Clayton Ashton

Ph.D. Student
Early Chinese history

Clayton Ashton for website (1 of 2)

Tell us a little about yourself, your background and how you became interested in Asian Studies?

The most common question I get when people find out what I study is a baffled: “How did you end up interested in that?”  Despite being asked this all the time, I still don’t have a straight-forward answer.  My interest in Asian Studies was unexpected and came about slowly.  I grew up in Saskatoon, Saskatchewan, a place whose name doesn’t immediately conjure up images of Asian culture in most people’s minds.  But like so many cities in Canada, it had its own small Chinatown and I spent a big chunk of my youth hanging out there.  As a result, Chinese culture and language (particularly Cantonese) always felt like an important part of the cultural mosaic of my hometown.   Because I knew so much less about the history of China and Chinese immigrants than I knew about the history of Europe and its immigrants to Canada, I was naturally curious to learn more.  As soon as I was exposed to Chinese history during my undergraduate education, I found it such a rich and fascinating subject that I couldn’t resist wanting to know more.  Some time spent travelling and living in Asia only deepened this interest.

Why did you choose the Asian Studies program at UBC? Was there an aspect of the program or location that was particularly attractive to you compared to other programs in Canada or internationally?

When I decided to study for a Master’s degree, I knew I wanted to stay in Canada.  Once I had made this decision, UBC was an obvious choice.  Vancouver was appealing to me because I have family here and also (I have to admit) because of the weather. But the main selling point was the impressive faculty, including some names I had heard of even before I was considering graduate school. The Asian Studies program also seemed to have the most to offer in terms of language training and resources, and I felt that this was fundamental to any meaningful study of Asia.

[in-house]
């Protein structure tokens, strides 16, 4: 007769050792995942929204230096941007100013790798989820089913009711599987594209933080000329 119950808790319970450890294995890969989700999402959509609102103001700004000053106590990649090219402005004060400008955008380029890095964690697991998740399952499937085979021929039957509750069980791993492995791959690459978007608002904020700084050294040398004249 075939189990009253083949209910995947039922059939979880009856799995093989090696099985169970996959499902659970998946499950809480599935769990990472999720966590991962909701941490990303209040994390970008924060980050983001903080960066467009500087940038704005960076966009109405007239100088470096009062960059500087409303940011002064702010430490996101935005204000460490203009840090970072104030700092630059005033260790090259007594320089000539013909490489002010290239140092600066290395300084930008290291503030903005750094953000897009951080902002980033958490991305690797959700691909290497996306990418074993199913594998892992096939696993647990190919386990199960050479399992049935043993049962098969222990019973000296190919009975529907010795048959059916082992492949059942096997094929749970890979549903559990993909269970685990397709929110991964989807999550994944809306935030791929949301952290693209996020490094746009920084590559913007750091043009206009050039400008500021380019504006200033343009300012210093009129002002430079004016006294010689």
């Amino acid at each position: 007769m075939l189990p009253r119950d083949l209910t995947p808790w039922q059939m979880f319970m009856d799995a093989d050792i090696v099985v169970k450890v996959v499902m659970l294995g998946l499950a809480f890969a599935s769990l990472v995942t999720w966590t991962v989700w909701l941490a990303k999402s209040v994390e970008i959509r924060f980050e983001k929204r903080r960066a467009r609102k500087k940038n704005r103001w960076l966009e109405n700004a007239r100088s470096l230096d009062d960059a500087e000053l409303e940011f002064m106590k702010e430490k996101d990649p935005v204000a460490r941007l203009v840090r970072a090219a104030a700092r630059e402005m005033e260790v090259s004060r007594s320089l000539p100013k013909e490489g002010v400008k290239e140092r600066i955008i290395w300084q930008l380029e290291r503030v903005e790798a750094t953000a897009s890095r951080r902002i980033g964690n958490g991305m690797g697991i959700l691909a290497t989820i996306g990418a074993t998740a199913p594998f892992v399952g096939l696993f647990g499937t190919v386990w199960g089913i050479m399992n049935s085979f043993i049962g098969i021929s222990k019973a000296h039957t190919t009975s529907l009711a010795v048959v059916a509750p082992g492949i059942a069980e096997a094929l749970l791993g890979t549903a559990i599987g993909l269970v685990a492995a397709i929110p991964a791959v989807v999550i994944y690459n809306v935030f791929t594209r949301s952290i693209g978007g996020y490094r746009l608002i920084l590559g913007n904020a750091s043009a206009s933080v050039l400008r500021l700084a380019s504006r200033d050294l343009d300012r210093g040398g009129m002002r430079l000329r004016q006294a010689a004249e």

I couldn’t have known this at the time, but it turned out that this was a very good decision in the long-term because I’ve only seen the department become stronger in the last number of years.  After completing my Master’s degree, I decided that UBC’s Asian Studies program still remained the strongest available for me, and I stayed on to study for my PhD, which is what I’m doing now.

Could you explain to a non-expert what you are researching and why it is important?

Very broadly, I study the political and intellectual history of early China.  My dissertation is focused on the period of about 300 BCE.  An important development in the study of this period has been the discovery of numerous archaeological texts – works written mainly on bamboo strips that were sealed away in tombs, and many of which had never been seen until their recent discovery.  These texts have been revolutionizing our understanding of Chinese history.

What I’m doing in my dissertation is trying to understand what these texts can tell us about how thinkers at the time were theorizing about government and administration.  This was a period of history when people were beginning to ask some fascinating and original questions about some big topics that we’re still struggling with today: how to organize a state, how to balance individual desires with collective needs, and what it means to be ethical during a period of upheaval.  So-called human “civilization” is actually much younger than we tend to think of it, and learning how to live together in large numbers in cities and states has been a difficult and complicated process that we’re still trying to figure out how to do well.  One of the advantages of learning about ancient history is that it lets you take a step back and see our current social and ethical challenges from a much broader perspective.  Our lives today are only one small part of the much longer story of human history, and adding the voices from these lost texts of early China can only help to enrich our understanding of this story.